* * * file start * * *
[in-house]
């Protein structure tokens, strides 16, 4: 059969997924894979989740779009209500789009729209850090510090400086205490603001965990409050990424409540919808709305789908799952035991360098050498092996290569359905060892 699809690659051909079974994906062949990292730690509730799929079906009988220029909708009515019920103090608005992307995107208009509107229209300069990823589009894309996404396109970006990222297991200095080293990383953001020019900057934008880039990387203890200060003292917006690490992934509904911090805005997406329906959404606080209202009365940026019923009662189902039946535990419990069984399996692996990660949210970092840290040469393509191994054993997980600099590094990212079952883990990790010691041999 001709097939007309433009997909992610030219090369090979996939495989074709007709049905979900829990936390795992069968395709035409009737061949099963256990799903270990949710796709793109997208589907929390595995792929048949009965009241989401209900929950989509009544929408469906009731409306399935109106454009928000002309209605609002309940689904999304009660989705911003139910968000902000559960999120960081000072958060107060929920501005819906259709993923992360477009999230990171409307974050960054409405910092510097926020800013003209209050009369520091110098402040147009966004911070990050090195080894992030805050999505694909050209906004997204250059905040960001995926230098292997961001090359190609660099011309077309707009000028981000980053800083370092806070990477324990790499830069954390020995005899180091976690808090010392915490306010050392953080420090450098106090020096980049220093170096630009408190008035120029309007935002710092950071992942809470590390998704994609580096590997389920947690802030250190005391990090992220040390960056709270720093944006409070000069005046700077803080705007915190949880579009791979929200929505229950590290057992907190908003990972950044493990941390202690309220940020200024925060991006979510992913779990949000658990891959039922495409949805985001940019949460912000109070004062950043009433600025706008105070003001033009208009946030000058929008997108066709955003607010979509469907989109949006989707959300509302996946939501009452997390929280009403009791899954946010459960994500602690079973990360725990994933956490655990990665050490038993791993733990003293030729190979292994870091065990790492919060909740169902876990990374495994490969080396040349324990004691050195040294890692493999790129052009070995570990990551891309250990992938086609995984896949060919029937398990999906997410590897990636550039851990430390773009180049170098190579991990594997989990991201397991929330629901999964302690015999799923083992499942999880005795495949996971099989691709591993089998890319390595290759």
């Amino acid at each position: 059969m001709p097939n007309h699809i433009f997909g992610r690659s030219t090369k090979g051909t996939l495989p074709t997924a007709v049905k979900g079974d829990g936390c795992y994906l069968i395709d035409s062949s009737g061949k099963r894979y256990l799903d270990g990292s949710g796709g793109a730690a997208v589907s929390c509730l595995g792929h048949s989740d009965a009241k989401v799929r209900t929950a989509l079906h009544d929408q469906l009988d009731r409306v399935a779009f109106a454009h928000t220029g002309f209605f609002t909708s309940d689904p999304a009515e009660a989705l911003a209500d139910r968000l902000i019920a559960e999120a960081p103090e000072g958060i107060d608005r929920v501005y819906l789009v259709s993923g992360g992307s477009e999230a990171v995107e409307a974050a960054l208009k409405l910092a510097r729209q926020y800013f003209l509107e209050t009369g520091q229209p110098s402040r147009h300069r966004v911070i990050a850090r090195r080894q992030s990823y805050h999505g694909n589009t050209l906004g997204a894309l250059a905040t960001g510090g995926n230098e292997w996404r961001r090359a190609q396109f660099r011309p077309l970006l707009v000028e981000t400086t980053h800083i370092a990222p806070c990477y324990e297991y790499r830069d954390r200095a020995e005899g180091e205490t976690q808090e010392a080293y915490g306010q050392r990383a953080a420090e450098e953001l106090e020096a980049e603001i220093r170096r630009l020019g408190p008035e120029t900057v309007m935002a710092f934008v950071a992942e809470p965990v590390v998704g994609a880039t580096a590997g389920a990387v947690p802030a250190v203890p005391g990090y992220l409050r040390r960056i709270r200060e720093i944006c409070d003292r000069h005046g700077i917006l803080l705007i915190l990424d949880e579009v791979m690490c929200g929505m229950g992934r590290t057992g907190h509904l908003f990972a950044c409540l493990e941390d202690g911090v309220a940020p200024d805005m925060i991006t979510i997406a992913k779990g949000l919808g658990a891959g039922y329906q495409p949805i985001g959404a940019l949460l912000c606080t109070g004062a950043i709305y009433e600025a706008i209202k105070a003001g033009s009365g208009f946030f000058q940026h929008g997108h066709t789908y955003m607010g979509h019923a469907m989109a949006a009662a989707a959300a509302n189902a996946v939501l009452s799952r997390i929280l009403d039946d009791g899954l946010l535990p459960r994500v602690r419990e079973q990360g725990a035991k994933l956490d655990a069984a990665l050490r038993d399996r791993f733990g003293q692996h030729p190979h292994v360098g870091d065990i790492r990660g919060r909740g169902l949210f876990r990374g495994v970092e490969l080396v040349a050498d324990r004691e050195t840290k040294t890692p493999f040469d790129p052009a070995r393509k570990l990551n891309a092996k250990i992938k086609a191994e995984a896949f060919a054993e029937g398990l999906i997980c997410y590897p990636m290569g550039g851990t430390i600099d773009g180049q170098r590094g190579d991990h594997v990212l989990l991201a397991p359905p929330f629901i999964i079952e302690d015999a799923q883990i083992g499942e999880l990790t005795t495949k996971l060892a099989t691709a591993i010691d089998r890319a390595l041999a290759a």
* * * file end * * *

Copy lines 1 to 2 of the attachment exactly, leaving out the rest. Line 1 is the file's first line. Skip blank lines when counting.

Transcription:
[in-house]
């Protein structure tokens, strides 16, 4: 059969997924894979989740779009209500789009729209850090510090400086205490603001965990409050990424409540919808709305789908799952035991360098050498092996290569359905060892 699809690659051909079974994906062949990292730690509730799929079906009988220029909708009515019920103090608005992307995107208009509107229209300069990823589009894309996404396109970006990222297991200095080293990383953001020019900057934008880039990387203890200060003292917006690490992934509904911090805005997406329906959404606080209202009365940026019923009662189902039946535990419990069984399996692996990660949210970092840290040469393509191994054993997980600099590094990212079952883990990790010691041999 001709097939007309433009997909992610030219090369090979996939495989074709007709049905979900829990936390795992069968395709035409009737061949099963256990799903270990949710796709793109997208589907929390595995792929048949009965009241989401209900929950989509009544929408469906009731409306399935109106454009928000002309209605609002309940689904999304009660989705911003139910968000902000559960999120960081000072958060107060929920501005819906259709993923992360477009999230990171409307974050960054409405910092510097926020800013003209209050009369520091110098402040147009966004911070990050090195080894992030805050999505694909050209906004997204250059905040960001995926230098292997961001090359190609660099011309077309707009000028981000980053800083370092806070990477324990790499830069954390020995005899180091976690808090010392915490306010050392953080420090450098106090020096980049220093170096630009408190008035120029309007935002710092950071992942809470590390998704994609580096590997389920947690802030250190005391990090992220040390960056709270720093944006409070000069005046700077803080705007915190949880579009791979929200929505229950590290057992907190908003990972950044493990941390202690309220940020200024925060991006979510992913779990949000658990891959039922495409949805985001940019949460912000109070004062950043009433600025706008105070003001033009208009946030000058929008997108066709955003607010979509469907989109949006989707959300509302996946939501009452997390929280009403009791899954946010459960994500602690079973990360725990994933956490655990990665050490038993791993733990003293030729190979292994870091065990790492919060909740169902876990990374495994490969080396040349324990004691050195040294890692493999790129052009070995570990990551891309250990992938086609995984896949060919029937398990999906997410590897990636550039851990430390773009180049170098190579991990594997989990991201397991929330629901999964302690015999799923083992499942999880005795495949996971099989691709591993089998890319390595290759």